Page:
A Few Legal Insights: Manager liabilities in Saudi Arabia during Covid-19

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published on 11 September 2020 | reading time approx. 6 minutes

  

The legislation of Saudi Arabia contains and specifies duties and liabilities of managers and directors of businesses in the country, which especially came into the spotlight during Covid-19. In this article, we will focus on liabilities and duties of managers of the Limited Liability Company (LLC) and the Joint Stock Company (JSC).

  

   
 

 

An overview about the legislation of the Kingdom of Saudi Arabia

The legislation of Saudi Arabia contains and specifies the duties and liabilities of managers and directors of businesses in the country, which especially came into the spotlight during Covid-19 and are highly important as managements are facing additional significant legal difficulties. The Saudi legislation shall be a guideline to avoid violations while practicing business, since penalties arise if managers or directors violate the law or breach any contract. In this article, we will mainly focus on the liabilities and duties of managers of the two most frequently used company forms, namely the Limited Liability Company (LLC) and the Joint Stock Com­pany (JSC). We noted that the term director is mostly not used in the legislation for LLCs but rather for JSCs, since LLCs are usually managed by one or more managers. However, this is just a different terminology. In most cases, a LLC is managed by either one single manager or a whole board of managers, which are elected by the shareholders.

 

The country’s main legislation (also known as the Basic Law) was issued by King Fahd ibn Abd al-Aziz in 1992. The constitution is based on Islamic Law, as interpreted by the Hanbali School of Law and consequently less governed by codifications but rather by Sharia Law. Such law contains the Islamic Law principles which derive from the following three sources: the Quran, the Sunnah and the Ijma. Whereas the Sunnah verbally refers to the traditions and practices of the Prophet Muhammad, the Ijma specifies the consensus or agreement of Islamic scholars on a point of Islamic Law. In addition to the Sharia Law, codifications can also be found in some parts of Saudi Law. However, these are limited and subordinate to Sharia Law, as defined in Article 7 and 48 of the Basic Law of the Kingdom of Saudi Arabia (KSA). Thus, in case of a conflict with Sharia Law, one shall refer to Sharia principles which remains the most relevant basis for Saudi Law.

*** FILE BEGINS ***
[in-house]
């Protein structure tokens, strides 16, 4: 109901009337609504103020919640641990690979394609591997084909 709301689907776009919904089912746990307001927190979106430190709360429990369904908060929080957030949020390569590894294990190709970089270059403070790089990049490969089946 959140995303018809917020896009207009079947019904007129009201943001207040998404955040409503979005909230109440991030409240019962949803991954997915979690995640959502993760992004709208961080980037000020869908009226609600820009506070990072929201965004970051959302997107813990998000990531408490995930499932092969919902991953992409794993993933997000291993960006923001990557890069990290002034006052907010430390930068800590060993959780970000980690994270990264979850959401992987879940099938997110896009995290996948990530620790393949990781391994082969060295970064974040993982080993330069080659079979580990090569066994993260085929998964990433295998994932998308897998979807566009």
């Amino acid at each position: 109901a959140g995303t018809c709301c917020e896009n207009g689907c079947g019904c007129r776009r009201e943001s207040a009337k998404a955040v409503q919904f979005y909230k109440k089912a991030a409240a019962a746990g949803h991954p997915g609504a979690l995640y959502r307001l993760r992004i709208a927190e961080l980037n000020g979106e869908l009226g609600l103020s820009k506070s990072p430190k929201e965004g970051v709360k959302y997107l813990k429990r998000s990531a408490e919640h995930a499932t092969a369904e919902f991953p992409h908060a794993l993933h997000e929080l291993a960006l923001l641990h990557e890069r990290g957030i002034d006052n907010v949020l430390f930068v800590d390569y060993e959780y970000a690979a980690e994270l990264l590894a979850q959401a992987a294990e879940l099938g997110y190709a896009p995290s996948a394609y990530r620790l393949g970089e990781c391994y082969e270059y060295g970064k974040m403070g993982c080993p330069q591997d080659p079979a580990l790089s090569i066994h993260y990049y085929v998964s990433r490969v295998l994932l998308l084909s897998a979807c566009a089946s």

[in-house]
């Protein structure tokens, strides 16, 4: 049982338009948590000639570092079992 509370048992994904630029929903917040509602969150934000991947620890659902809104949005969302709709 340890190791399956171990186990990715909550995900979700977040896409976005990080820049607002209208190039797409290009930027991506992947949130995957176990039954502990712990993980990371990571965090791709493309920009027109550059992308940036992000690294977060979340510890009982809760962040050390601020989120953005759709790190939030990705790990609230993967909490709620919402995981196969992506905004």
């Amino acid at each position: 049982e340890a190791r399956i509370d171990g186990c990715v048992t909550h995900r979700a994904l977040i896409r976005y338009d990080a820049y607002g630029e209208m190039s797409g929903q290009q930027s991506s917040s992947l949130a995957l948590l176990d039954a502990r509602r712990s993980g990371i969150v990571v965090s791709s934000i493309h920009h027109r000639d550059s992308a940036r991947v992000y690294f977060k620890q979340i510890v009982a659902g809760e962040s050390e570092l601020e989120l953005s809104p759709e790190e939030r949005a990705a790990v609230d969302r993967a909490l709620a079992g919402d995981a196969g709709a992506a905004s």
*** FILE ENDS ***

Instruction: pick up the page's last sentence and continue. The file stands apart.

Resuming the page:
Manager liabilities under Saudi Companies Law

The Companies Law of Saudi Arabia, which was published in the Saudi Arabian Official Gazette on the 4 December 2015 and entered into force in May 2016, defines the liabilities of managers for both LLCs and JSCs individually. The manager liabilities for JSCs are specified in Article 78 and for LLCs in Article 165. In general, LLCs are less regulated under such law than JSCs. However, despite of the different form of a company, both articles generally stipulate that persons in a management position of a company will be individually and jointly liable towards the company, its shareholders and third parties for any violations of their duties, breaches of the company’s AOA or their mismanagement. Despite the fact that both articles do not specifically mention the management liability for fraudulent actions, it can be said that there in fact are obligations since both articles provide an extension of those as mentioning any other cases than fraud and forgery. Furthermore, a clear definition of the term fraud is not defined by Saudi Law and therefore it remains unclear how the local courts will apply fraud with regard to management liability.

  

Manager duties under Saudi Companies Law

Within the Saudi Companies Law, the duties of managers of LLCs are not clearly defined. In contrast to the UAE legislation, the duties of directors of JSCs are not automatically transferrable to the duties of LLCs. However, in the past, those duties were identically used in the old Saudi Companies Law from 1965. Conse­quently, one can argue that under these circumstances, the articles of the new Companies Law stating the liabilities of JSC managers can also be applied to LLC managers. Nevertheless, this interpretation has not yet been tested in front of Saudi Arabian courts.